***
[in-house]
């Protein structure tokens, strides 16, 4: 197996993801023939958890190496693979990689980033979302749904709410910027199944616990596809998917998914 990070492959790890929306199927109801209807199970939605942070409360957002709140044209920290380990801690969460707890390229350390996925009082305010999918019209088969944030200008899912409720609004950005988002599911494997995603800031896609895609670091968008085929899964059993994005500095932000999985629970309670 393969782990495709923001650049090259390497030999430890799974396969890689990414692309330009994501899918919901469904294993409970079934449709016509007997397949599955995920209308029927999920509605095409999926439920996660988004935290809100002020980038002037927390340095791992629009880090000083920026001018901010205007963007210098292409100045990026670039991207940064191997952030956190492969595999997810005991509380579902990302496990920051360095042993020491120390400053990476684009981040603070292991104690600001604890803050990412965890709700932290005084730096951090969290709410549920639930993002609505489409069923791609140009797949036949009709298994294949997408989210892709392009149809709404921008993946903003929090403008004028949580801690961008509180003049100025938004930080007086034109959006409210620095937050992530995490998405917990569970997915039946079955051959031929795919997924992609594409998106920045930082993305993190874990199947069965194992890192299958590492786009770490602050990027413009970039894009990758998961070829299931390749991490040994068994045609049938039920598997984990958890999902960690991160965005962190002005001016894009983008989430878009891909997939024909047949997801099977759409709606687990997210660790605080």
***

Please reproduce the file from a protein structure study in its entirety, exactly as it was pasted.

[in-house]
């Protein structure tokens, strides 16, 4: 197996993801023939958890190496693979990689980033979302749904709410910027199944616990596809998917998914 990070492959790890929306199927109801209807199970939605942070409360957002709140044209920290380990801690969460707890390229350390996925009082305010999918019209088969944030200008899912409720609004950005988002599911494997995603800031896609895609670091968008085929899964059993994005500095932000999985629970309670 393969782990495709923001650049090259390497030999430890799974396969890689990414692309330009994501899918919901469904294993409970079934449709016509007997397949599955995920209308029927999920509605095409999926439920996660988004935290809100002020980038002037927390340095791992629009880090000083920026001018901010205007963007210098292409100045990026670039991207940064191997952030956190492969595999997810005991509380579902990302496990920051360095042993020491120390400053990476684009981040603070292991104690600001604890803050990412965890709700932290005084730096951090969290709410549920639930993002609505489409069923791609140009797949036949009709298994294949997408989210892709392009149809709404921008993946903003929090403008004028949580801690961008509180003049100025938004930080007086034109959006409210620095937050992530995490998405917990569970997915039946079955051959031929795919997924992609594409998106920045930082993305993190874990199947069965194992890192299958590492786009770490602050990027413009970039894009990758998961070829299931390749991490040994068994045609049938039920598997984990958890999902960690991160965005962190002005001016894009983008989430878009891909997939024909047949997801099977759409709606687990997210660790605080």